Example: So, before this great revelation of how important it is to try and understand my husband, I thought he just didn’t like listening to me, that he just never really listened. Ever. I would have a conversation with him, telling him all these things about my day with actual important information peppered in every once in a while, and he would never remember the important stuff I told him about. Never. Consequently, we would have these conversations that started with, “Remember the other day when I told you [insert random info here]?” He would reply that, in fact, I had never mentioned that and I never took the time to tell him [insert random info here]. It would spiral into a “you never listen to me = you don’t love me,” quarrel. This would happen over and over.
Finally, we kind of got into a big enough argument where we got to the heart of the issue: Nick’s mind works differently than mine. He is a wandering thinker, which I knew, but never took the time to understand what that means for him when we are in a conversation together. Sure, his mind travels in and out of what I am actually conversing about, but that’s him, and I learned I really can’t take that personally—as it is how his brain is wired and it will pretty much keep happening. So if would have ACTUALLY tried to understand how my husband perceives things, rather than just assuming “you never listen to me = you don’t love me,” I would have saved us countless amounts of energy on all of those pointless arguments.
4. I am loaded with wealth. I mean, like, pouring out all over the place because I don’t have enough room to store it all up.
The most incredible thing I learned this year: marrying a poor musician who was working at Starbucks at the time of our wedding for $8 an hour made me the wealthiest version of myself I could ever hope to be.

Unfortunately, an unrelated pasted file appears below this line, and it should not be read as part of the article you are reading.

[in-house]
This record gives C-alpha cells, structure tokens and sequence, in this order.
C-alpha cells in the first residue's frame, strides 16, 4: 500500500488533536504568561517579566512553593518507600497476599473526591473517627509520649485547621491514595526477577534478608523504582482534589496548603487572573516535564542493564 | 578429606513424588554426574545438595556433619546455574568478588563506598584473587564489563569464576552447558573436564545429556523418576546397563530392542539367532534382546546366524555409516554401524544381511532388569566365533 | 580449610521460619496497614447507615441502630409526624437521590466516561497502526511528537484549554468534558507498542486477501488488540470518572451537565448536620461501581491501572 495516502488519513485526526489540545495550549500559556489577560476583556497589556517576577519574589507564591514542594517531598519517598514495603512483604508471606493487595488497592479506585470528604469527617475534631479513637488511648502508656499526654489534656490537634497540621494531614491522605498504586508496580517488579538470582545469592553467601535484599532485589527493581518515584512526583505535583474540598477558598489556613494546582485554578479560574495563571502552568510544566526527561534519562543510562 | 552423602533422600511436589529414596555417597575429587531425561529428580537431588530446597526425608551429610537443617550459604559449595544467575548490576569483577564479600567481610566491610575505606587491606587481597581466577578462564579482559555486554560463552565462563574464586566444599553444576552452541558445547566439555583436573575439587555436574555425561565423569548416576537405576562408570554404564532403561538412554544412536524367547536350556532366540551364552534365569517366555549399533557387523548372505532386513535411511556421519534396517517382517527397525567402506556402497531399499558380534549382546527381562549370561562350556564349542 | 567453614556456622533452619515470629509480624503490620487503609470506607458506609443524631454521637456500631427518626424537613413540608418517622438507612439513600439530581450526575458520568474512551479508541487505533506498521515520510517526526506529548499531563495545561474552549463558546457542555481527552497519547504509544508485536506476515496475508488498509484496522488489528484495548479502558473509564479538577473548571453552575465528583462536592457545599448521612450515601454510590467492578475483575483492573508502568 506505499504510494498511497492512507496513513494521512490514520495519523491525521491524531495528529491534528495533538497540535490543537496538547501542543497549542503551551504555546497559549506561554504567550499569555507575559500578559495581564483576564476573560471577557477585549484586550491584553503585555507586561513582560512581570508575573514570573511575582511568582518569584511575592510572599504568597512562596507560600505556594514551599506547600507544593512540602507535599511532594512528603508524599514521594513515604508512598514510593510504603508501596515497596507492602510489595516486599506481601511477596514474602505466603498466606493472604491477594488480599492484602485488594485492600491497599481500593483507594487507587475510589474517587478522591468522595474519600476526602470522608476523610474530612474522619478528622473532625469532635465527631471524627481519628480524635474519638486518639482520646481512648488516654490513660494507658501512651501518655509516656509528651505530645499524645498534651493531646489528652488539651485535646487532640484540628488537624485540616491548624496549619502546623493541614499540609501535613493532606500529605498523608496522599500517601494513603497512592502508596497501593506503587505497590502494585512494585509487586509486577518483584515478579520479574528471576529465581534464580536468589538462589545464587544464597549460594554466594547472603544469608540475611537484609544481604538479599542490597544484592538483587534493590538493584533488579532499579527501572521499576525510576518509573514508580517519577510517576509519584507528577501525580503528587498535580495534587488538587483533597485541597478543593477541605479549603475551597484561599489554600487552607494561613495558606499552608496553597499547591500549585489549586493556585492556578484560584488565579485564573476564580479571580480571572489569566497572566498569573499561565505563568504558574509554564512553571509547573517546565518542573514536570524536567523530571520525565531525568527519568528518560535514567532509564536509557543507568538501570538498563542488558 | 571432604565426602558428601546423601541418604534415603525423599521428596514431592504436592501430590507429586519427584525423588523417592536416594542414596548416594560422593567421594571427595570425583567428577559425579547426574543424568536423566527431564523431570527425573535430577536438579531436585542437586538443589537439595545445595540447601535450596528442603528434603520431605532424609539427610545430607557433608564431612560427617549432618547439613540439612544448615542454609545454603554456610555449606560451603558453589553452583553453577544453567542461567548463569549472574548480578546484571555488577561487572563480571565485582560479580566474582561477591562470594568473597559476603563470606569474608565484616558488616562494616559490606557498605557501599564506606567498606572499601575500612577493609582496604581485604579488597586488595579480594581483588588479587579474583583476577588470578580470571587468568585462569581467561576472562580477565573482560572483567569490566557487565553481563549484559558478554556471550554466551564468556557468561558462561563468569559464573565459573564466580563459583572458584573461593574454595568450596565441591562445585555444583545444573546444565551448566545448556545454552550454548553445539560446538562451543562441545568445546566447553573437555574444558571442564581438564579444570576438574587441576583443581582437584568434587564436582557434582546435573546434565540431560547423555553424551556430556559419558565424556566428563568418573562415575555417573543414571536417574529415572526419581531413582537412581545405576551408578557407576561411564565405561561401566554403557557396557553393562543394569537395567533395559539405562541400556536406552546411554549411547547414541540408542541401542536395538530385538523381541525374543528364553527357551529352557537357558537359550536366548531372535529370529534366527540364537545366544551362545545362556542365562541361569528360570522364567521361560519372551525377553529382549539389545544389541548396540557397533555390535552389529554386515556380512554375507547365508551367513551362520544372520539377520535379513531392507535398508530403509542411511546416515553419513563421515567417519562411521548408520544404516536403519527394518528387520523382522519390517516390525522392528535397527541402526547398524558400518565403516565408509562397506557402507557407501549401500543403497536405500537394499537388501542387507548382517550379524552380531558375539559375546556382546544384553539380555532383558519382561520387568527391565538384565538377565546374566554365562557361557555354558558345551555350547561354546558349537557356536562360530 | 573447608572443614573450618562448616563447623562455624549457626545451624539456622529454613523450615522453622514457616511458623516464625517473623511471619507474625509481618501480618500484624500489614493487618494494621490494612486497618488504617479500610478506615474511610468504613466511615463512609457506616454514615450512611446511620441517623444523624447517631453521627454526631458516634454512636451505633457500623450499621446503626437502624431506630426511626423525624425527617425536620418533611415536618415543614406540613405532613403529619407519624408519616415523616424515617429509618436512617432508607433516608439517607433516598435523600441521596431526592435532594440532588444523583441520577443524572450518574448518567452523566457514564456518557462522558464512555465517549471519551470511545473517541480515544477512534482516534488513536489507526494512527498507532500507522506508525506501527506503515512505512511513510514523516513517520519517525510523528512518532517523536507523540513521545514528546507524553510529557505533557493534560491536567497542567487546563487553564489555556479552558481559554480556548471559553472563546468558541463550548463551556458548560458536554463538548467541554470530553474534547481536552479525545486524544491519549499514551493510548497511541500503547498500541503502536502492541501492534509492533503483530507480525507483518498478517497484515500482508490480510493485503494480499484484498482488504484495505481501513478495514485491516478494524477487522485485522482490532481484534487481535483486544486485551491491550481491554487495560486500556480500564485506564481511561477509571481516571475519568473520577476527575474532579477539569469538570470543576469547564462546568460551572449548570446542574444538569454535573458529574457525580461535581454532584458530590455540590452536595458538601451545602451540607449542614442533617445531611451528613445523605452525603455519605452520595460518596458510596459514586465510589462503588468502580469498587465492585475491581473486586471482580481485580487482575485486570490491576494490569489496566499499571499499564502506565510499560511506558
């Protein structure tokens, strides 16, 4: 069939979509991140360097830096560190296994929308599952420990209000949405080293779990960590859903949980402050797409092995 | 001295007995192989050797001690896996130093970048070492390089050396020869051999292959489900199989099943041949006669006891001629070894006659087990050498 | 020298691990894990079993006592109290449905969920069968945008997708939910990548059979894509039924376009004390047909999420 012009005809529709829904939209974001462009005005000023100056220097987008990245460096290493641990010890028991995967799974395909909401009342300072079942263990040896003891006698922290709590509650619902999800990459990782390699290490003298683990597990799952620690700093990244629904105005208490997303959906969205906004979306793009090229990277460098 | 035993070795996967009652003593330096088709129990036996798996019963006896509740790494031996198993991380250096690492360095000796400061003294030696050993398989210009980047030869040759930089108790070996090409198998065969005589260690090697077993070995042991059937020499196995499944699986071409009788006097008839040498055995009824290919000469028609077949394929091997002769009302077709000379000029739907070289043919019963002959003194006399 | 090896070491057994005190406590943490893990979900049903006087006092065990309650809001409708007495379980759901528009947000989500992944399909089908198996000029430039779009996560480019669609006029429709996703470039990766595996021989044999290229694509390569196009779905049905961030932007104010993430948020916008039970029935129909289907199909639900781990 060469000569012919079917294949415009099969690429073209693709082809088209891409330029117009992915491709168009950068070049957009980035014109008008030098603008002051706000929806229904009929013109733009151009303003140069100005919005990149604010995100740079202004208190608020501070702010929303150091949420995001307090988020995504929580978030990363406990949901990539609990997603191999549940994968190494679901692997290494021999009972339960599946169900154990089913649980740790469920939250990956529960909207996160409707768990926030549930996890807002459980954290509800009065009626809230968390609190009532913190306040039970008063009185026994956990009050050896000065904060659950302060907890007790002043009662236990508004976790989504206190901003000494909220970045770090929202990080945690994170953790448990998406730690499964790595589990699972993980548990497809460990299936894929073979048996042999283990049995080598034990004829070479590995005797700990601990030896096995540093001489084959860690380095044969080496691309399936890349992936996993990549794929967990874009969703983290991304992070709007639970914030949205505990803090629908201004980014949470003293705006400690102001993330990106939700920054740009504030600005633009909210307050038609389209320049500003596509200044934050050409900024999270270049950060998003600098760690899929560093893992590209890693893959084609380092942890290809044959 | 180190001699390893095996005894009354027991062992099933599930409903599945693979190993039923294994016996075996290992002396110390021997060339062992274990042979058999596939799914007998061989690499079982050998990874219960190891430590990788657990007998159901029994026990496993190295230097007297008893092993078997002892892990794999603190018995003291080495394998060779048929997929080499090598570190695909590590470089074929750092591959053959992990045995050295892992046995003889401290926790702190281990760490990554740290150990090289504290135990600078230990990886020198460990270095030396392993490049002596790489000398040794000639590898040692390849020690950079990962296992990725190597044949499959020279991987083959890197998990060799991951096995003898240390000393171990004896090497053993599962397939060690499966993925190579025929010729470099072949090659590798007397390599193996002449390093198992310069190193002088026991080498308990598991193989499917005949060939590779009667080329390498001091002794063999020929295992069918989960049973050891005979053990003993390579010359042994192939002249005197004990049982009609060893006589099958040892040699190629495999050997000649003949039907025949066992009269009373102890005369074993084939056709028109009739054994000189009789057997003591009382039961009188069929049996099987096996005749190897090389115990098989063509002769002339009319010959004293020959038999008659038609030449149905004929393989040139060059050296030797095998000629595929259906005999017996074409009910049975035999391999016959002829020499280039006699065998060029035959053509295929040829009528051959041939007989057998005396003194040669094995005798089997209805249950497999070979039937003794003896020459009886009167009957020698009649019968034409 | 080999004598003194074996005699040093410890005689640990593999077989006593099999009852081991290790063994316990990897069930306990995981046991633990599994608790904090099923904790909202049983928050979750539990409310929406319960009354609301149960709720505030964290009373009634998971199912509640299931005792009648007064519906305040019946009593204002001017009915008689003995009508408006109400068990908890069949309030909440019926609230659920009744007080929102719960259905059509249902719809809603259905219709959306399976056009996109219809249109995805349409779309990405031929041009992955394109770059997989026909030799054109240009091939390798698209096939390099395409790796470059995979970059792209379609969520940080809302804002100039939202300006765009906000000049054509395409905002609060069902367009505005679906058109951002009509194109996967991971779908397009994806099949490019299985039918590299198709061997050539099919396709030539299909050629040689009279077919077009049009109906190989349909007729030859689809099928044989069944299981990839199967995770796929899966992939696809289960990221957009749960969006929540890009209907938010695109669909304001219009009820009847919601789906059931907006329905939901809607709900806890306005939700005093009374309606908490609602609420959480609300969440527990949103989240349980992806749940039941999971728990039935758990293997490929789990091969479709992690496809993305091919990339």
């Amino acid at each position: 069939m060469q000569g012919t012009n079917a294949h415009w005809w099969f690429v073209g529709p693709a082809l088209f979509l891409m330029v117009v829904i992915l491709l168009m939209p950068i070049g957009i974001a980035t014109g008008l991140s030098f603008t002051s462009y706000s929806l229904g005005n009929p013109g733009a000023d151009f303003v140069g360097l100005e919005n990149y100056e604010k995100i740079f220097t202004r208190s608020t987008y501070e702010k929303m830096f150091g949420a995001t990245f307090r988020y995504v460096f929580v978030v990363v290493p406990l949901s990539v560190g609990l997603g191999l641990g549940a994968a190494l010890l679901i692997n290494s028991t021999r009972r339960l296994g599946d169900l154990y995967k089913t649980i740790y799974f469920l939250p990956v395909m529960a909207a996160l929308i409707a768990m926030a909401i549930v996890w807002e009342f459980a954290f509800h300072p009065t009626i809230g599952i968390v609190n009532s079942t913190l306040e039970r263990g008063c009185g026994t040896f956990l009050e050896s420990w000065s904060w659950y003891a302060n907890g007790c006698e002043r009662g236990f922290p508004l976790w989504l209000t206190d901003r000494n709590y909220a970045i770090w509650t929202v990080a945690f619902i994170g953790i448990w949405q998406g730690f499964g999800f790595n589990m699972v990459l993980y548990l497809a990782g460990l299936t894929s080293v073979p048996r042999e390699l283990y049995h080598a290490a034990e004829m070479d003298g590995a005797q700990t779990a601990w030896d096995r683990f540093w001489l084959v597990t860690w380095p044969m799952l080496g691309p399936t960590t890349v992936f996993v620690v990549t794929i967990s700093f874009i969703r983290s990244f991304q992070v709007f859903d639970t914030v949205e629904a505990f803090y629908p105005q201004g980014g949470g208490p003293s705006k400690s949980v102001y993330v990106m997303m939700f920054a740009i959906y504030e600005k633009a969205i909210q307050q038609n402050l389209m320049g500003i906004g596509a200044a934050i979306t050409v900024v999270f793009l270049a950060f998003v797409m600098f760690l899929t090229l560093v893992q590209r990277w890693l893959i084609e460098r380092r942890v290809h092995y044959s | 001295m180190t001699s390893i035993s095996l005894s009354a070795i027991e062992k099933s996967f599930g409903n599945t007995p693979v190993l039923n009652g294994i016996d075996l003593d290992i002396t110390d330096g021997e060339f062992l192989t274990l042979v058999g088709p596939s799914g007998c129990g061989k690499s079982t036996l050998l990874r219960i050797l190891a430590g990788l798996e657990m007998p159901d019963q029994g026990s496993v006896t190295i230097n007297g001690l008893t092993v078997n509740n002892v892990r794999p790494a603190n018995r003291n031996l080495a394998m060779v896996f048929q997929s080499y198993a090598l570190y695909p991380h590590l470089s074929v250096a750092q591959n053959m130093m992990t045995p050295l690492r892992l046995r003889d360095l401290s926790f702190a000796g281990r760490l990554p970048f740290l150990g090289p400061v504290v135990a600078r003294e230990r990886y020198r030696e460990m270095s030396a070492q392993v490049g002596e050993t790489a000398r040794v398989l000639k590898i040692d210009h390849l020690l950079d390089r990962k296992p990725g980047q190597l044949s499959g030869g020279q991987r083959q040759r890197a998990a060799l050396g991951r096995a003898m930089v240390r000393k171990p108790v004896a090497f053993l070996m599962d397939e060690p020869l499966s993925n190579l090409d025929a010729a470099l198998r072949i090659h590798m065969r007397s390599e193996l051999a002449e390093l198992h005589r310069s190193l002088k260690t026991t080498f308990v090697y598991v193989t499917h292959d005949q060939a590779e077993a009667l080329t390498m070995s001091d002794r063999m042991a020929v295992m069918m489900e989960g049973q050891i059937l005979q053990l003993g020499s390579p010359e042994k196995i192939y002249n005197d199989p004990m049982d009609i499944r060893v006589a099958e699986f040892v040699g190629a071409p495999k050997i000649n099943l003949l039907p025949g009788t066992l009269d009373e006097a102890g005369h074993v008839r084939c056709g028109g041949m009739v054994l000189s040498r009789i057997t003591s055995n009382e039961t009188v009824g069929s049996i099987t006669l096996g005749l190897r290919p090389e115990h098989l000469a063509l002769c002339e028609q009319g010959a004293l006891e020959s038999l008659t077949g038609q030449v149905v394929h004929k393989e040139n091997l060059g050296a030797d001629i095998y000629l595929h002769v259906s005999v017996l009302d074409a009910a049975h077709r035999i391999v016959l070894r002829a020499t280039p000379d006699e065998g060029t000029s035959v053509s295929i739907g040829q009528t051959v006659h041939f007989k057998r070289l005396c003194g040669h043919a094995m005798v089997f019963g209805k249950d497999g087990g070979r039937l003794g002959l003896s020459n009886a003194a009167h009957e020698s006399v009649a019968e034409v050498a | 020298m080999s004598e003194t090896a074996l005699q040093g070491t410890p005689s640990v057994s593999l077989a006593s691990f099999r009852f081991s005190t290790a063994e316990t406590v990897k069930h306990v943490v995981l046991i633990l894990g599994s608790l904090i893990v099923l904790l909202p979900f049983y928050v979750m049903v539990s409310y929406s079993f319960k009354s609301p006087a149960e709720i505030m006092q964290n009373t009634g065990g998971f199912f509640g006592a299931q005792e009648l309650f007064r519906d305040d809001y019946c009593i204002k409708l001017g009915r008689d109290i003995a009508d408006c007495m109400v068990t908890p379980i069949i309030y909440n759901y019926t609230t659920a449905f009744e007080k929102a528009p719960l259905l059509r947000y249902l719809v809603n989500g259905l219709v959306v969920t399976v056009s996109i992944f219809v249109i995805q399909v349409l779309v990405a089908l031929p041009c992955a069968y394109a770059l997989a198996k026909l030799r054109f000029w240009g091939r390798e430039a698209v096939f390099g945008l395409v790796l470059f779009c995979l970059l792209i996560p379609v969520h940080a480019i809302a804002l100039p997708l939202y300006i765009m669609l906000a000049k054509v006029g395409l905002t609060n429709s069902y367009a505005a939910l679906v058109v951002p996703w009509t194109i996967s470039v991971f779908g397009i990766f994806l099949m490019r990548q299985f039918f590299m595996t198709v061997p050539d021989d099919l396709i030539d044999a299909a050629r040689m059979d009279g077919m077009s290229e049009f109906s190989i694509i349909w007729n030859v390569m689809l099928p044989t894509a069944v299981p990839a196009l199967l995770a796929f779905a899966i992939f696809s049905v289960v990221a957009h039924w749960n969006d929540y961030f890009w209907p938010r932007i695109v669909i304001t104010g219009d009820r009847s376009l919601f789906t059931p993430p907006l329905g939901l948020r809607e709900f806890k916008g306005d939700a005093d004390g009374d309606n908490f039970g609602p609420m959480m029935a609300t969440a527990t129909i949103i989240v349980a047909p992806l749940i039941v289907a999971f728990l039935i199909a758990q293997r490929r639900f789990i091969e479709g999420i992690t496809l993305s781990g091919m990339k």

To have and to experience the love of such a humble and genuine man, a man who daily strives to set his heart on Jesus, is to be truly wealthy. A man who could be working as a janitor scrubbing toilets for a living, and still be the most impressive man I know. A man who, when I run into folks who know him, are quick to mention how much they appreciate him, how friendly and kind he is. A man who is as quick to forgive as quick as he is to seek forgiveness.
His servant’s heart and gentleness has led our home to be a place of simple joy and contentment; he has set a tone for our home that invites peace. His leadership as a husband has made our home a safe place to be, a place I want to come home to. I hope to wear his love like a crown, like a priceless piece to be grateful for; something to be adorned, a gift to be put on and carried well.
As each day goes by, I come to recognize that this true wealth becomes sealed in my heart; it’s the kind you cannot lose, the kind of value that doesn’t depreciate our fade. It’s sticky sweet and as pure as honey, as rich in taste as fine wine, as beautiful as the loveliest of designer clothes. It is not the kind of wealth that is spun or made or gathered or earned, but the kind that is given freely by Christ: an abundance of love, grace-seeped, dripping in gentleness and fiery commitment. It is the kind of wealth I should be chasing, setting all other things aside. True wealth, to me, is not displayed by traveling the world or fine dining or incredible clothes, but by inviting someone into our home, and hoping they are made to feel as at home and as valued as we do.
Nick and I are not perfect and never will be. We will never be the fancy, classy couple in your group of friends, we will never be the most charming or handsome, we will never be the most popular or the richest or the people that have all their stuff together—we might even be one of the most socially awkward couples in your friend circle (and probably already are). But my most sincere hope is that we will always be a couple that you can genuinely be yourself with, that you don’t have to be concerned about impressing or worried that you will be judged because you came to dinner in your workout clothes or you and your spouse going through a rough time.
I hope we share the wealth that we have found with you, and if we haven’t yet, well, please invite yourself over.
We love because Christ first loved us. 1 John 4:19